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Multimedia Resources

Podcasts

Ethics of Emerging Technologies (7/1/2020), Ethics & Entrepreneurship Miniseries, Stanford Innovation Lab (25 min)

In the third episode of his “Entrepreneurship and Ethics” miniseries, Stanford professor Tom Byers speaks with fellow professors John Mitchell, chair of Stanford’s Computer Science department, and Mildred Cho, associate director of Stanford’s Center for Biomedical Ethics. Mitchell and Cho discuss emerging ethical questions posed by advances in computer science and biomedical research, and explore how efforts in their respective fields can inform ethics training for entrepreneurs and innovators of all stripes.



CRISPR (6/6/2015) Radiolab, WNYC Studios (30 min)

Hidden inside some of the world’s smallest organisms is one of the most powerful tools scientists have ever stumbled across. It's a defense system that has existed in bacteria for millions of years and it may some day let us change the course of human evolution. 

Out drinking with a few biologists, Jad finds out about something called CRISPR. No, it’s not a robot or the latest dating app, it’s a method for genetic manipulation that is rewriting the way we change DNA. Scientists say they’ll someday be able to use CRISPR to fight cancer and maybe even bring animals back from the dead. Or, pretty much do whatever you want. Jad and Robert delve into how CRISPR does what it does, and consider whether we should be worried about a future full of flying pigs, or the simple fact that scientists have now used CRISPR to tweak the genes of human embryos.


Customized Kids: Are Designer Babies on the Way? (9/25/2019) Wall Street Journal’s The Future of Everything (20 min)

Advances in gene editing and DNA analysis are allowing parents unprecedented control over the traits their children will inherit. We explore the science-and ethics-behind the movement.

 


Michael Bernstein: Welcome to the future of crowdsourcing (4/9/2018) The Future of Everything, Stanford School of Engineering (30 min)

On The Future of Everything radio show, a computer scientist explores the rise of automation, crowdsourcing communities and the ethical implications of the gig economy.

 

Video resources 

The Ethics of Technological Disruption 

A model course for teaching about ethics, society, and technology is The Ethics of Technological Disruptionco-taught by Political Science Professors Reich and Jeremy Weinstein, and Computer Science Professor Mehran Sahami. Drawing upon philosophy, political science, and computer science, the course aims to shift the way students from all majors think about their role as enablers and shapers of technological change in society. The team leading the undergraduate course offered a similar version of the class to the public through Stanford Continuing Studies. Continuing Studies has captured each session of the class for all to watch on Stanford's YouTube channel.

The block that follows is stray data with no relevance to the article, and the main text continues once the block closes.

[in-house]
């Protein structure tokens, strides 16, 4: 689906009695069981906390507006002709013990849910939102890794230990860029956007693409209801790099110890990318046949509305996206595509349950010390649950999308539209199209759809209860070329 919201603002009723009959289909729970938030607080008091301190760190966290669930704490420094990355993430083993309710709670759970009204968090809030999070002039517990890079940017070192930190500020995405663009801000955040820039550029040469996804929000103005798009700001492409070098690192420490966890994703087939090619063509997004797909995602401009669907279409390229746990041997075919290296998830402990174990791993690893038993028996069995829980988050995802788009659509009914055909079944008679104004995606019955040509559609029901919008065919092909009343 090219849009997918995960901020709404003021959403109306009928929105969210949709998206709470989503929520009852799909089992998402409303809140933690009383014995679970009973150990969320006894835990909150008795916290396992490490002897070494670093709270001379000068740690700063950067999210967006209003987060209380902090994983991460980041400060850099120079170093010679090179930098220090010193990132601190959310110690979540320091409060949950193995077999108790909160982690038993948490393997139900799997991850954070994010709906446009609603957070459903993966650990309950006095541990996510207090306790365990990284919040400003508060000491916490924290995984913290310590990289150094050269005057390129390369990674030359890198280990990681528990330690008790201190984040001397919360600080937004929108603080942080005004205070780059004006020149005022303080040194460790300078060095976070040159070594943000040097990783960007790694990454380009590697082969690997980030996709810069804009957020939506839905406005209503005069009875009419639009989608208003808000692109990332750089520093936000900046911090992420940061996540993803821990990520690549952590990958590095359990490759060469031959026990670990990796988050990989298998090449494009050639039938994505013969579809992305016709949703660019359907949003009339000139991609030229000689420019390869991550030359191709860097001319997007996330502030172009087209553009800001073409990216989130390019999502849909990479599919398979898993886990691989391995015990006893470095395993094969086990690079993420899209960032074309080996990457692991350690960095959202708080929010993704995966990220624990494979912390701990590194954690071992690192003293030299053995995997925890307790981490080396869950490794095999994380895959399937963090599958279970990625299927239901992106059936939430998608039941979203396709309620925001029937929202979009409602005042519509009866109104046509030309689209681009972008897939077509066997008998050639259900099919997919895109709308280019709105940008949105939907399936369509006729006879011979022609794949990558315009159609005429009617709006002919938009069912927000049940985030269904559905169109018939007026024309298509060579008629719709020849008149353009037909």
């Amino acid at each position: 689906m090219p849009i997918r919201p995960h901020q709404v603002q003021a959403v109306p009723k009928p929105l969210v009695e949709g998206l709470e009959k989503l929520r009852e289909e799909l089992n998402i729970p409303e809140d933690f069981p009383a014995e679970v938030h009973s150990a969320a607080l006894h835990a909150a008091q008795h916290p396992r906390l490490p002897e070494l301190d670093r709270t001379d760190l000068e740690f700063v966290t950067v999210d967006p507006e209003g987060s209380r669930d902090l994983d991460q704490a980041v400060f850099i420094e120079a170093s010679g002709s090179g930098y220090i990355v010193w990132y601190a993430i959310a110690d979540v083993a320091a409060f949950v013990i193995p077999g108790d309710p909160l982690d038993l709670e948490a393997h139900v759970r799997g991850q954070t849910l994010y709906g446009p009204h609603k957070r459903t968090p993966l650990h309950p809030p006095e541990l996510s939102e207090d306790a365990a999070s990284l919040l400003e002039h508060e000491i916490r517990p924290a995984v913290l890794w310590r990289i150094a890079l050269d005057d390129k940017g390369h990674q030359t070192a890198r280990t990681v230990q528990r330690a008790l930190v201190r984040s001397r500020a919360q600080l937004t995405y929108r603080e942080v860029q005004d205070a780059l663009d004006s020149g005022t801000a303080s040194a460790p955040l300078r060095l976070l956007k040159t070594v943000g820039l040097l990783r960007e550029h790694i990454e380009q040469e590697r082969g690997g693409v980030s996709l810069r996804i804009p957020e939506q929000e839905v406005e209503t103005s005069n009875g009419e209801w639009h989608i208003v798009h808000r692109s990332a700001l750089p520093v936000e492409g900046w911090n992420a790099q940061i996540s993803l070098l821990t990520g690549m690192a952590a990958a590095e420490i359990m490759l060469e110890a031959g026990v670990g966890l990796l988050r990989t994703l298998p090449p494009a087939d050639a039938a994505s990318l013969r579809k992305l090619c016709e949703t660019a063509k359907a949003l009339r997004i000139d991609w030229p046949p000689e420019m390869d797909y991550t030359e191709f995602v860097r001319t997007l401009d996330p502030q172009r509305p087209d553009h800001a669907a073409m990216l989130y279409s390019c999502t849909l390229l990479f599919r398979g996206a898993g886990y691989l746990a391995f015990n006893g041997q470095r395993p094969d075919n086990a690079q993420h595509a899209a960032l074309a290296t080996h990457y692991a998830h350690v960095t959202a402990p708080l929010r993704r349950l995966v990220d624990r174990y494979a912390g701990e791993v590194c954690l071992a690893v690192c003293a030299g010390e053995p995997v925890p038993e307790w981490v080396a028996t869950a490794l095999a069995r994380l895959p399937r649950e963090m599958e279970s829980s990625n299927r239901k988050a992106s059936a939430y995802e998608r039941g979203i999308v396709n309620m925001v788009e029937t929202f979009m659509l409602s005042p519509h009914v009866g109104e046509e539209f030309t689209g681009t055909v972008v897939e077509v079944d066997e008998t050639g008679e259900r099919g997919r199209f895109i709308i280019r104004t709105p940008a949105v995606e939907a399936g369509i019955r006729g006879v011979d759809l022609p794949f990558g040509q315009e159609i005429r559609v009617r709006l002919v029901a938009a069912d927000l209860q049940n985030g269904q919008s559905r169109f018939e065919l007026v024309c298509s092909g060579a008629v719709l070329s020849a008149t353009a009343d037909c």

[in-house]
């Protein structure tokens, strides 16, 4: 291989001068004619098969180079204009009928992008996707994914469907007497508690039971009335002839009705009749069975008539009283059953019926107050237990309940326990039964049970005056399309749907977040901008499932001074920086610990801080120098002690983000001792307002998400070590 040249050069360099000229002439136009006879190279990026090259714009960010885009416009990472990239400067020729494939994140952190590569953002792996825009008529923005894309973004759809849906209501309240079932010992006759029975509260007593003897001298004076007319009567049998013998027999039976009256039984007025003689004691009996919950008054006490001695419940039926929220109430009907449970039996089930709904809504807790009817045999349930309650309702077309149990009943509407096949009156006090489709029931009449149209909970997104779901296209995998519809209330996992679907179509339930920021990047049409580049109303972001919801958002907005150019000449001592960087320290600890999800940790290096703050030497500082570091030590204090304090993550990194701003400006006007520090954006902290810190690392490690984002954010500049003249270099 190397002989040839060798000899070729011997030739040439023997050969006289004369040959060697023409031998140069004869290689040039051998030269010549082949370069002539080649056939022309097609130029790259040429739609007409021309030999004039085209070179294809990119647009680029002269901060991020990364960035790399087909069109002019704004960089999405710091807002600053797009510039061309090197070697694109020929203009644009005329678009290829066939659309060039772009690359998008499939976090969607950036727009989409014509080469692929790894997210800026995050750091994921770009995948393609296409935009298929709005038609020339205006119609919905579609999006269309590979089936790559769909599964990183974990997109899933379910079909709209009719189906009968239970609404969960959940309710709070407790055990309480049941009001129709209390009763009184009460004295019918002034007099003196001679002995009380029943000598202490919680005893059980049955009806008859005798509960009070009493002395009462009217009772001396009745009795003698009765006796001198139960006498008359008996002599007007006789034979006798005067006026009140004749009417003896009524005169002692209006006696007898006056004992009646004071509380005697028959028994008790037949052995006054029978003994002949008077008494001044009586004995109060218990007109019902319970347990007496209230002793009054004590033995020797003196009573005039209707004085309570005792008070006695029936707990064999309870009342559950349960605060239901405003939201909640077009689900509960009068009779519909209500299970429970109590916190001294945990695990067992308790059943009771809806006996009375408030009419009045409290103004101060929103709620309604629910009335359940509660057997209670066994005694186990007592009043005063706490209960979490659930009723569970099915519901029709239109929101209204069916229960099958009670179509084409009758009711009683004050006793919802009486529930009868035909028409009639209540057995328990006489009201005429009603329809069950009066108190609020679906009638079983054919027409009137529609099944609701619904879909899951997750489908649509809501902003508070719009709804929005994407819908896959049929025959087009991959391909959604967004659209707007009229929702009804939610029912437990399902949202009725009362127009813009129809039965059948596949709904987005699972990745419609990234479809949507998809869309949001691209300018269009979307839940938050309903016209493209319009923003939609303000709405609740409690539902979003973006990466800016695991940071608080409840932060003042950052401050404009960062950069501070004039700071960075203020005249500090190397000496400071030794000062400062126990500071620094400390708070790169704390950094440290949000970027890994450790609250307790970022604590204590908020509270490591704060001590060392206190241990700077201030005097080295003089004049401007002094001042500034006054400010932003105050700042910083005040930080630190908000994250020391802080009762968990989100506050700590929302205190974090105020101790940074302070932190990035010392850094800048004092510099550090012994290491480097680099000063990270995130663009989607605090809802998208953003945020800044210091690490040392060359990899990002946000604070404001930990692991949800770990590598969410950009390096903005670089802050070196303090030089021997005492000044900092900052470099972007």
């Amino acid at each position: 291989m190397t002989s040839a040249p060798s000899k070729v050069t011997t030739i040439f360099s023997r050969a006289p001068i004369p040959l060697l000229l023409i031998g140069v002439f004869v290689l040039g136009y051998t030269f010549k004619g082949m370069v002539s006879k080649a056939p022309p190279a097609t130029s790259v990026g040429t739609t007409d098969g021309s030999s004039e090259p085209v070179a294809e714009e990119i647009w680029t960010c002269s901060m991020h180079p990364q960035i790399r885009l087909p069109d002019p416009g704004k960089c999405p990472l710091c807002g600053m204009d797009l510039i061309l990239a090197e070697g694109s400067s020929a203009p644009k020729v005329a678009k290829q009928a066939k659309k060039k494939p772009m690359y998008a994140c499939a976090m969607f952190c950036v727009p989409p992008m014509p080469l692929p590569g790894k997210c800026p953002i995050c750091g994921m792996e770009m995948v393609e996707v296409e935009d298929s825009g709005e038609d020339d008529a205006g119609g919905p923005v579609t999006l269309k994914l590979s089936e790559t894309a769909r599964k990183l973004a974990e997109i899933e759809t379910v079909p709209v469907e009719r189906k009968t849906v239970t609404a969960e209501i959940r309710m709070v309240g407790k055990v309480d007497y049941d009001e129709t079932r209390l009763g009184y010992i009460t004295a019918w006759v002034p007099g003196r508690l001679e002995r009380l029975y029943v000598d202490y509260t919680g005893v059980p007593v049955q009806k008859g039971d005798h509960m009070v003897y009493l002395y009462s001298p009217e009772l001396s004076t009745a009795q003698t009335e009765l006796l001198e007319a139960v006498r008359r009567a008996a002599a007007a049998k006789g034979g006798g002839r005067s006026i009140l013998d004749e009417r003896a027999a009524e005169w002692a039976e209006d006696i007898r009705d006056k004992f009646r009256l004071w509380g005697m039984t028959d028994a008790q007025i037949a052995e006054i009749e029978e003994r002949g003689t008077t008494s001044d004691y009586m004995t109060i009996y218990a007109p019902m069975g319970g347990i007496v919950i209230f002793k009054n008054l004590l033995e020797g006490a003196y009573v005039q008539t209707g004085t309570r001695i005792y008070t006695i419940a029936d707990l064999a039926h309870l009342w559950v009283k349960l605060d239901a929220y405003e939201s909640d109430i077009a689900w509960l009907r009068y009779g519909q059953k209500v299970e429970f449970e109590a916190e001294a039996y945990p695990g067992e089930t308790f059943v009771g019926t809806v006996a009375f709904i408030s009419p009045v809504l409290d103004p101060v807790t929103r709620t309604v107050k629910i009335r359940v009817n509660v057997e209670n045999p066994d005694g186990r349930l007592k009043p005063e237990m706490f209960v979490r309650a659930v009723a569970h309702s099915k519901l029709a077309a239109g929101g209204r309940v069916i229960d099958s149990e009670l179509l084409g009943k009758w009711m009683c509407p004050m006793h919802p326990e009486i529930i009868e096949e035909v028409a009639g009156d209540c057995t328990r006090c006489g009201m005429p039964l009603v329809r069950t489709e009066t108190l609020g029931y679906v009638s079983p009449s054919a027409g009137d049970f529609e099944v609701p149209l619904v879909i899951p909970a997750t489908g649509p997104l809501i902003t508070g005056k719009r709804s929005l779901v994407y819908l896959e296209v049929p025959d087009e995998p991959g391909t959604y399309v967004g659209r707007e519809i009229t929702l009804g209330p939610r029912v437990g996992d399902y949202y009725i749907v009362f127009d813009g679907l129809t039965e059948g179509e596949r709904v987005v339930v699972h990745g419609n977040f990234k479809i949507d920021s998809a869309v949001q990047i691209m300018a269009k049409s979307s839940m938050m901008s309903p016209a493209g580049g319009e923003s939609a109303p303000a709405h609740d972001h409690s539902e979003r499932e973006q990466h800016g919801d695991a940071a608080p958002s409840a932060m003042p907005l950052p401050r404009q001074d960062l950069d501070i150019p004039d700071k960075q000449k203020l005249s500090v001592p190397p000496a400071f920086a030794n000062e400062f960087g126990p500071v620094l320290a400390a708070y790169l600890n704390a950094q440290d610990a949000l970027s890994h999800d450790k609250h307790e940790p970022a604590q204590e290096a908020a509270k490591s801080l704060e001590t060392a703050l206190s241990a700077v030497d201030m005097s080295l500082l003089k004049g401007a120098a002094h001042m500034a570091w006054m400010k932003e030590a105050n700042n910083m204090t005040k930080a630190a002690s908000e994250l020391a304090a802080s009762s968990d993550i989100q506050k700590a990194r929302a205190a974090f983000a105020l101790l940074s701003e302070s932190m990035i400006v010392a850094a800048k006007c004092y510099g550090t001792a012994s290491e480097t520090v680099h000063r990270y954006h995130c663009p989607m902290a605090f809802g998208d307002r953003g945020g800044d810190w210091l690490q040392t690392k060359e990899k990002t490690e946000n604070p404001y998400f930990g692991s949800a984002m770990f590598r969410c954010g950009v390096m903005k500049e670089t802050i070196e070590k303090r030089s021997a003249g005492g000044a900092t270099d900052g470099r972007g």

CRISPR, AI, and the Ethics of Scientific Discovery (1hr 30min)

Twin revolutions at the start of the 21st century are shaking up the very idea of what it means to be human. Computer vision and image recognition are at the heart of the AI revolution. And CRISPR is a powerful new technique for genetic editing that allows humans to intervene in evolution.

Jennifer Doudna and Fei-Fei Li, pioneering scientists in the fields of gene editing and artificial intelligence, respectively,  discuss the ethics of scientific discovery. Russ Altman moderated the conversation.


Machine learning, Internet of Things, and Security (50min)

USENIX Security Conference (2018) Keynote, James Mickens (Harvard): "Why Do Keynote Speakers Keep Suggesting that Improving Security is Possible?"

 

Other multimedia resources

AI Governance Map

AI Ethics and Governance Map

Fluxus Landscape: An Expansive View of AI Ethics and Governance is an art and research project by Şerife (Sherry) Wong, created in partnership with the Center for Advanced Study in the Behavioral Sciences (CASBS) at Stanford University. The project categorizes about 500 AI ethics and governance stakeholders and actors. Its goals are both practical and artistic: to help the global community interested in AI ethics and governance discover new organizations, and encourage a broader, more nuanced perspective on the AI ethics and governance landscape.

Fluxus Landscape received support from the Stanford Institute for Human-Centered Artificial Intelligence (HAI)